tonyrobertson.mycouncillor.org.uk/2013/01/01/calling-for-the-end-to-the-use-of-class-142-pacer-trains-on-our-railways/

John’s contribution to the programme is at about the 12 minute mark.

And here’s a video of the new trains being built in Spain:-

www.bbc.co.uk/news/av/uk-england-42946339/northern-to-replace-pacers-with-21st-century-trains

Southport – It’s rail link to Manchester is vital if our tourist town is to fulfill its potential

I have commented on this blog site many times about the importance of the Southport – Wigan – Manchester railway line but a recent reading of Nigel Dyckhoff’s book ‘Portrait of the Cheshire Lines Committee’ really does press home why this is the case.

Southport Station at night with a 507/508 EMU awaiting to depart for Liverpool.

Southport Station at night with a 507/508 EMU awaiting to depart for Liverpool.

This quote from the 5th chapter of Nigel’s book (published in 1999) says it all:-

‘Modelled on the exclusive resorts of the South of France and laid out as a garden city, Southport became known in publicity material as the ‘Montpellier of the North’. A fashionable watering place and residential area for the businessmen of Manchester and Liverpool’

Of course in 2016 we would say ‘businessperson’ but what Southport really, really needs (and soon) is the return to the fast train services into Manchester which were lost in the 1960’s. To achieve that the line needs to be electrified before we enter the next Ice Age rather than on the vague goodness knows when Network Rail timetable that presently exists.

Departure board at Southport Station.

Departure board at Southport Station.

It stands to reason, especially with our choked roads/motorways and the lack of an east/west Ormskirk road bypass, that if folks are to live in Southport and have quick and comfortable access into Manchester (like they have into Liverpool) that upgrading of the railway line has to be a top priority for the Town. It will also need a decent park and ride station on the eastern edge of Southport with a significantly large car park.

A Southport bound Class 156 DMU at Burscough Bridge Station on the Southport - Wigan - Manchester Line.

A Southport bound Class 156 DMU at Burscough Bridge Station on the Southport – Wigan – Manchester Line.

This is surely an important way of improving the economy and indeed the retail offer of Southport. It will mean that wealth generated in Manchester can more easily be spent in Southport by people who depend on their income by working in Manchester but who love to live by the sea in Southport.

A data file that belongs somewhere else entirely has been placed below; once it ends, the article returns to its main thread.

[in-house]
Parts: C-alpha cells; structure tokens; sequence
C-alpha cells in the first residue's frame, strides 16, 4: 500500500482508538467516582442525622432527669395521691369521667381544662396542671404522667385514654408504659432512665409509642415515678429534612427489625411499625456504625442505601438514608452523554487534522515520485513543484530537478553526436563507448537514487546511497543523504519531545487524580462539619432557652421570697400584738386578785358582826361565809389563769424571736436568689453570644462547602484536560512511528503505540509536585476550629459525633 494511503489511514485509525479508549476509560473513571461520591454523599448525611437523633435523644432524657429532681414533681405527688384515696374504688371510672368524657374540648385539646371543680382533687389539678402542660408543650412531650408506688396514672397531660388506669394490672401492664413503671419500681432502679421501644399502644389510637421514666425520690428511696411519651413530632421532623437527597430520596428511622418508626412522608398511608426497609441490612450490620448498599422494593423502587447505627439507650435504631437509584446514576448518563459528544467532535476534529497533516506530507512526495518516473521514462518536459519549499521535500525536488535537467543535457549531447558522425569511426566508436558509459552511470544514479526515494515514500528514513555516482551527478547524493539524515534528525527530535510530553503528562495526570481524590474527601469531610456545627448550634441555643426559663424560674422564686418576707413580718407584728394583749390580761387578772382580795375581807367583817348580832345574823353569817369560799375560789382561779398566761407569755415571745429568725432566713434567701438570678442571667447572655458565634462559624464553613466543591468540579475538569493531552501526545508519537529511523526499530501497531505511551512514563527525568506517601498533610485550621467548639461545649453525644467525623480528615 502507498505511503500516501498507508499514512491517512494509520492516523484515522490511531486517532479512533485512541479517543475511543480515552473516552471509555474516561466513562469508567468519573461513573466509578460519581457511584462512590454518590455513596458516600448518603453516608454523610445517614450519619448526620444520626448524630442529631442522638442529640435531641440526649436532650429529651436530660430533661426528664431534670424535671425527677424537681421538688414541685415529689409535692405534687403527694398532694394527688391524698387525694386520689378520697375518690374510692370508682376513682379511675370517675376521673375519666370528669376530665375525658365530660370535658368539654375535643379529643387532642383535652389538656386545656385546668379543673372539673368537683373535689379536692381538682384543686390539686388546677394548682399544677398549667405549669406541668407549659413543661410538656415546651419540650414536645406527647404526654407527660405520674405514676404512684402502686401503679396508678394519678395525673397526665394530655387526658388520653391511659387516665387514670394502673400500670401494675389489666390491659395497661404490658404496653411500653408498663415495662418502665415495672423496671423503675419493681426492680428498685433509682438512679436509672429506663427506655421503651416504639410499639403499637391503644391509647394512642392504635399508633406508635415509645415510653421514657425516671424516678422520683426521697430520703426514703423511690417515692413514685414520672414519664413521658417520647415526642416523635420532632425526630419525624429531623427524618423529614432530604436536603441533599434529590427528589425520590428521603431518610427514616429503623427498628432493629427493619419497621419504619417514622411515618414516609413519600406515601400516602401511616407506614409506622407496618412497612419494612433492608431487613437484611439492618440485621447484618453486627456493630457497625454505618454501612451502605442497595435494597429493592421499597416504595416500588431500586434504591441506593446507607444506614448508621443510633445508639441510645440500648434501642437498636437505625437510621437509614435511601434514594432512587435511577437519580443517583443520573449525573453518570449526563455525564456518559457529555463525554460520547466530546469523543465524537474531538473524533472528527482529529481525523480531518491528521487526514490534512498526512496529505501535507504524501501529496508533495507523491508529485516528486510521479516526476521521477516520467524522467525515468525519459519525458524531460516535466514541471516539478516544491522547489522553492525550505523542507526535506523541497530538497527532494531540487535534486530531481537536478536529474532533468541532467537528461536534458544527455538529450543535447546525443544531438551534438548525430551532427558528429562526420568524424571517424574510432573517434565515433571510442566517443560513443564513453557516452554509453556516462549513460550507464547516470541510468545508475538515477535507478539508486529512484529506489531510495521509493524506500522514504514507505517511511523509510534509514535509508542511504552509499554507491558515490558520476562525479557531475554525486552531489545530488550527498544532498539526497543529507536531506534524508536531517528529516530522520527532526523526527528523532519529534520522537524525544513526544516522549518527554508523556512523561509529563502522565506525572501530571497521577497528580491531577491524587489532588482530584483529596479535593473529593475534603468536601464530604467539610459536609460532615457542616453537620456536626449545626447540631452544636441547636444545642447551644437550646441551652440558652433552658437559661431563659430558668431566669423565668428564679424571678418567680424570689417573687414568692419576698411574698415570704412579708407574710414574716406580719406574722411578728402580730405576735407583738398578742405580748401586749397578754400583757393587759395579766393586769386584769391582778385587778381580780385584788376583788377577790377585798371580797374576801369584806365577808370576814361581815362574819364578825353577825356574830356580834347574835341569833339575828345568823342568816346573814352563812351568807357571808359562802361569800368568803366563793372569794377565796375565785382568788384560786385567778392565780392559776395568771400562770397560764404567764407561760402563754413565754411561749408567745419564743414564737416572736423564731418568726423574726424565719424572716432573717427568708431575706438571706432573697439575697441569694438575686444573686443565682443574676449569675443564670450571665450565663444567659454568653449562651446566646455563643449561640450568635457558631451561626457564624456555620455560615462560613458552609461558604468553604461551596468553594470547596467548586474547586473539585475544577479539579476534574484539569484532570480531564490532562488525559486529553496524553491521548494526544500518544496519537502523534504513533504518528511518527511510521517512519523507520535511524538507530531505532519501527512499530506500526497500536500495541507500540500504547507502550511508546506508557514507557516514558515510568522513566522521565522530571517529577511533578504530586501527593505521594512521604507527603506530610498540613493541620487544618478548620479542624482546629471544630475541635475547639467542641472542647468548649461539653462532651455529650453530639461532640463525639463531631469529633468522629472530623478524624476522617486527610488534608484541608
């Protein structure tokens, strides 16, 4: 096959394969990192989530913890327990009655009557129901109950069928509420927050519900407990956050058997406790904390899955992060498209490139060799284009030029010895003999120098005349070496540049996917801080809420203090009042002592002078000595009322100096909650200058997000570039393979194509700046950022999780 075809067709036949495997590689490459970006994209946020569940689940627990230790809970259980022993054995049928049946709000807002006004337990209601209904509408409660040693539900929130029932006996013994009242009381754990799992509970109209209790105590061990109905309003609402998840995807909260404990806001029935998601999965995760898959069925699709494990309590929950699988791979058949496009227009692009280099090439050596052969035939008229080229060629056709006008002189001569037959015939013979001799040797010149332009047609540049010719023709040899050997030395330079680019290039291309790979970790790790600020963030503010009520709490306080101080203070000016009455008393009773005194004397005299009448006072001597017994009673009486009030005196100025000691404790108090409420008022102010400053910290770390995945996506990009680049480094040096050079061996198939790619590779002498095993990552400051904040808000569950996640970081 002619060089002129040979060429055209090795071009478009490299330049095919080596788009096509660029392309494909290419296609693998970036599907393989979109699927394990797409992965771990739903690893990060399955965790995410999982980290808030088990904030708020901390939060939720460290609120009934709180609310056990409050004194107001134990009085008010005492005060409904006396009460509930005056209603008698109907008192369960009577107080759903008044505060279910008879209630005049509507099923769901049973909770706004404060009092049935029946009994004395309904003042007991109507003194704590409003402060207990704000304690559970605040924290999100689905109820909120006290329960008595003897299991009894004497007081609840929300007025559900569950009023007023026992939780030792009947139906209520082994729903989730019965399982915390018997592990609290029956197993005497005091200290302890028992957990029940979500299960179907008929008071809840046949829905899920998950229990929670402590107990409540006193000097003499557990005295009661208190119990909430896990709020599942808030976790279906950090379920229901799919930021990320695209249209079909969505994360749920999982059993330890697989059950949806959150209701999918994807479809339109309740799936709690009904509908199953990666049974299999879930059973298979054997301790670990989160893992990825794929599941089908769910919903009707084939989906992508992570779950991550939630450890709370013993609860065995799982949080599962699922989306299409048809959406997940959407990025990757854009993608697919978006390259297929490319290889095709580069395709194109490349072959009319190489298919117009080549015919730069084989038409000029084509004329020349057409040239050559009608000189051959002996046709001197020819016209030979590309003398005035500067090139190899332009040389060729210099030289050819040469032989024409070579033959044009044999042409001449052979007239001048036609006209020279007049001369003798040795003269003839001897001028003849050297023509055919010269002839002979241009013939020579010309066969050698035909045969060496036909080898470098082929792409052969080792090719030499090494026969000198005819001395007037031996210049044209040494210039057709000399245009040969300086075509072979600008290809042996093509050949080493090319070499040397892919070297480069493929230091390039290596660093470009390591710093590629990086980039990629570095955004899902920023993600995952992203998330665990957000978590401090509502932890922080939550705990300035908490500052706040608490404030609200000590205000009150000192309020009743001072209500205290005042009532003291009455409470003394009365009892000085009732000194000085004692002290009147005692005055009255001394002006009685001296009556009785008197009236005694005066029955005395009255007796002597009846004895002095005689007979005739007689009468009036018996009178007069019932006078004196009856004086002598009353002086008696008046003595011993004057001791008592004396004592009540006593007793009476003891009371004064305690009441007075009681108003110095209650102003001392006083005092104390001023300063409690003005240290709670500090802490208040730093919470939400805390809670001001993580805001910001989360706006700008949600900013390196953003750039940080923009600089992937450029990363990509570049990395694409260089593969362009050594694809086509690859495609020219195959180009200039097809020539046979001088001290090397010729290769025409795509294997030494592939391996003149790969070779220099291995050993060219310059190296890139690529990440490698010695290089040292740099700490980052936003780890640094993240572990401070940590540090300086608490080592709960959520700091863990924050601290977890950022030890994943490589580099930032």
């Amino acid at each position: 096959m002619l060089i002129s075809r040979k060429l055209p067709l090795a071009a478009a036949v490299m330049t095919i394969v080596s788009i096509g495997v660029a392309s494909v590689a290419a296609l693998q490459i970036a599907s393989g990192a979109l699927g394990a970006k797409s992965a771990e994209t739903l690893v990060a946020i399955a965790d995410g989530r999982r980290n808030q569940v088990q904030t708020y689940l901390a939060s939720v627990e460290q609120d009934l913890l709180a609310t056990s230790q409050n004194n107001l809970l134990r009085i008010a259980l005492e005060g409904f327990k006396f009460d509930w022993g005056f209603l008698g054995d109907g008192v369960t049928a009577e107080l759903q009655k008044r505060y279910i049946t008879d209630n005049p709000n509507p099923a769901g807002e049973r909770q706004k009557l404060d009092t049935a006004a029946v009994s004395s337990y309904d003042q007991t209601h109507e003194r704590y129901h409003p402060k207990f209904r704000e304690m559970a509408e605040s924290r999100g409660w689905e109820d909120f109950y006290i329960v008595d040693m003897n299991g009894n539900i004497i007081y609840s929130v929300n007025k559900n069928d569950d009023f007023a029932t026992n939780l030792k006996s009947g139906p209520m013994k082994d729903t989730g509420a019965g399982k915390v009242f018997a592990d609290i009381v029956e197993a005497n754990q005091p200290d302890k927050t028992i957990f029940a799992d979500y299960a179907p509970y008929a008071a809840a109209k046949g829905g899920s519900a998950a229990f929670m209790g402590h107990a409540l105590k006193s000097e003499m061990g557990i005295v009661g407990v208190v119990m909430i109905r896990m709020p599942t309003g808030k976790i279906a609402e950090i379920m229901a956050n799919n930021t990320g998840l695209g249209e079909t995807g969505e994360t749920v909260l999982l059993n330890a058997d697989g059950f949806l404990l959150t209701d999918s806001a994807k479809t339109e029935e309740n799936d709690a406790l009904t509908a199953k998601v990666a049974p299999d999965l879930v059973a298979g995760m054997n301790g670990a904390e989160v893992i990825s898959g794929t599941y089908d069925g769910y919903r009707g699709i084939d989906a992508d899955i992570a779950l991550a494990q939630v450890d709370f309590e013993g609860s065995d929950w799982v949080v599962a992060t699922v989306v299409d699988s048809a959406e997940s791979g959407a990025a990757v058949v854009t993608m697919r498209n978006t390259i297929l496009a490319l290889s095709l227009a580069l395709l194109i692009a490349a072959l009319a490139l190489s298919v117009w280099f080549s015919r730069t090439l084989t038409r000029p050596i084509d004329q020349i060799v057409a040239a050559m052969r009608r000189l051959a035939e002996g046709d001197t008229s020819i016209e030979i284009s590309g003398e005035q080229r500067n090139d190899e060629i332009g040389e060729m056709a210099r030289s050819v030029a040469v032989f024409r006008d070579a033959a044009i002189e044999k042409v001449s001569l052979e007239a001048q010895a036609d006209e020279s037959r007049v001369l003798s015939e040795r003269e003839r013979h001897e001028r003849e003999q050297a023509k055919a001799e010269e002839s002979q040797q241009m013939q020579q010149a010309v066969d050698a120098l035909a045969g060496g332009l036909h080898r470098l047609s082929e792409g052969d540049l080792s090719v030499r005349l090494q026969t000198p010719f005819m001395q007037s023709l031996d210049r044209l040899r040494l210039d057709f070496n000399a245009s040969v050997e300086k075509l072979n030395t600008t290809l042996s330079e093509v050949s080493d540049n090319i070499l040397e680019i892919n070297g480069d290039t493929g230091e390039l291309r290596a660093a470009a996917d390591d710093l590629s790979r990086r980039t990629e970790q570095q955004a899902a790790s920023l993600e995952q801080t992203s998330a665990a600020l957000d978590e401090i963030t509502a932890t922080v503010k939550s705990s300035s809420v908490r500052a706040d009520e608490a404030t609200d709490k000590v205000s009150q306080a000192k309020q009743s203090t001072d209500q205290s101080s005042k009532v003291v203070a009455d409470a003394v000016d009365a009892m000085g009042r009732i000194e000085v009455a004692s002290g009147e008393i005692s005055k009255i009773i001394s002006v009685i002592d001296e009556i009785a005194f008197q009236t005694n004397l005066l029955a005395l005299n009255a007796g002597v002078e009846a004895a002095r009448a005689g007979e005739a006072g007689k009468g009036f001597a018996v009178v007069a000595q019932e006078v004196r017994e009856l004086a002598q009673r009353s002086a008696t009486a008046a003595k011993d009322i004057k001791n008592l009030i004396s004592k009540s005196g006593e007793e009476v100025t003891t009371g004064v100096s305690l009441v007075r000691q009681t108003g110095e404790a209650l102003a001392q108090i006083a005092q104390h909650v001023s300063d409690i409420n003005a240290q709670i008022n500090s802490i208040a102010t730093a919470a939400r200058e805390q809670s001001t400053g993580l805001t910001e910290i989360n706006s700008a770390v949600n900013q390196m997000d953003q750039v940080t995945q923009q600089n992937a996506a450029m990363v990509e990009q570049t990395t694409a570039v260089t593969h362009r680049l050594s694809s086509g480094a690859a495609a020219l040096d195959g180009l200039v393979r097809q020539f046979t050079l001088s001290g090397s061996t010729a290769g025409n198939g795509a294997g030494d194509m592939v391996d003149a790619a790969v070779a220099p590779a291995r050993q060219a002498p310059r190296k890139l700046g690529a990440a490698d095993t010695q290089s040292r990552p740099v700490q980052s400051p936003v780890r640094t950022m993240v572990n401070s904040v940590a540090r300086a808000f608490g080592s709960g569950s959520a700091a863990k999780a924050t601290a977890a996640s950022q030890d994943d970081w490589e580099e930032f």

It’s really not rocket science just a look back to the way Southport used to be so much better rail connected to Manchester.

Southport Rail Transport Forum logo

Southport Rail Transport Forum logo

The present campaign to save the Southport rail services into Manchester Piccadilly is of course an important part of developing better rail access to Manchester from Sefton Borough’s tourism Town. The work of OPSTA, Southport Rail Transport Forum and John Pugh MP is vital but where are Merseytravel and Sefton Council in all this?

OPSTA logo

OPSTA logo

Merseytravel had to be dragged into including the Southport – Manchester Line in its Long Term Rail Strategy not so long ago but credit to them for accepting the arguments put forward at the time. But if Southport is to flourish as Merseyside’s tourism capital, which is surely in all our interests, then we will need to see some real, determined and positive campaigning by our Sub-Regional Transport Body and Borough Council, potentially over a number of years, to make serious change happen.

Without an electrified railway offering fast services into Manchester Piccadilly and Victoria Stations Southport will not be able to regain what it once had and so desperately needs. Just read that quote above once more; the railway answer to Southport’s eastern transport link problems is all to obvious!